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In the following sentence, I'd like to know what part of speech "to continue" is: "As South Korean workers strive to find a work-life balance, this trend looks set to continue."

I'm asking because I need to help students understand the idea of "looks set to continue," and I'm not sure if the the phrase should be divided "looks set" or "looks set to..." I would like students to know that besides "continue" other verbs can be used such as "stop" or "fail." I'm not sure if it is "looks set" followed by an infinitive, or if "to continue" is some kind of adjunct or complement.

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To continue is an infinitive. It could also be called the marked infinitive or the to-infinitive to distinguish it from the bare infinitive (continue).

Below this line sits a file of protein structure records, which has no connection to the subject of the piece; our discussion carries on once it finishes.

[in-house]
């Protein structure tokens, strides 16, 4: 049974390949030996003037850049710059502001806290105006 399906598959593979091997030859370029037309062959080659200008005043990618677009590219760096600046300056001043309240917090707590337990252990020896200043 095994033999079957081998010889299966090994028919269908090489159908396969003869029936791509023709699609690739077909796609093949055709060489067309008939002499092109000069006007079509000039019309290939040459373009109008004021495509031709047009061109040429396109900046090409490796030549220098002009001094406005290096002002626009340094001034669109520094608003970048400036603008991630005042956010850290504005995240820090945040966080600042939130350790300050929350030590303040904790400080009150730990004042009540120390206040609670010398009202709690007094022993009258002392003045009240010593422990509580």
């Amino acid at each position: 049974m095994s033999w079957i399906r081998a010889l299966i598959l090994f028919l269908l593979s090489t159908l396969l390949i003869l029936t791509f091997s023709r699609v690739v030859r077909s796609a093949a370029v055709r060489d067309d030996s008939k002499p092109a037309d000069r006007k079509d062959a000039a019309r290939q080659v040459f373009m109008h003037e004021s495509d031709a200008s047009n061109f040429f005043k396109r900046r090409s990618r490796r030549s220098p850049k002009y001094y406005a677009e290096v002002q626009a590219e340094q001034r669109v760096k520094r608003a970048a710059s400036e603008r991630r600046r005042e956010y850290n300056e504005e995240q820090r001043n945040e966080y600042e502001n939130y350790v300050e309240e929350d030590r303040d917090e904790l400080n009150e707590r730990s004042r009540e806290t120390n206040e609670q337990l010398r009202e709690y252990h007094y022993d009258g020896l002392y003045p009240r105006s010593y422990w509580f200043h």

In the expression looks set to continue, set is an adjective.

Oxford gives this explanation under set adj:

predicative Ready, prepared, or likely to do something.

‘the first family was set for a quiet night of rest’

‘both are all set to get married’

with infinitive ‘water costs look set to increase’

Note that the phrase "this trend looks set to continue" mirrors a number of similar phrases of the type NOUN + finite verb + ADJ + infinitive. For example:

  • It is set to fail.
  • It looks likely to stop.
  • It seems unlikely to continue.
  • It is intended to continue.
  • She looks set to succeed.
  • He is destined to fall.
  • I am happy to help.
  • She is quick to assist.
  • He is inclined to be critical.
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The construction is [look set to] + INFINITIVE.

If you do an internet search for "looks set to", you should find thousands of examples, such as:

"Taliban Offensive Looks Set to Take Provincial Capital"; "Kane Wilson, 16, looks set to become the first player born after 2000 to play in the Premier League"; ...

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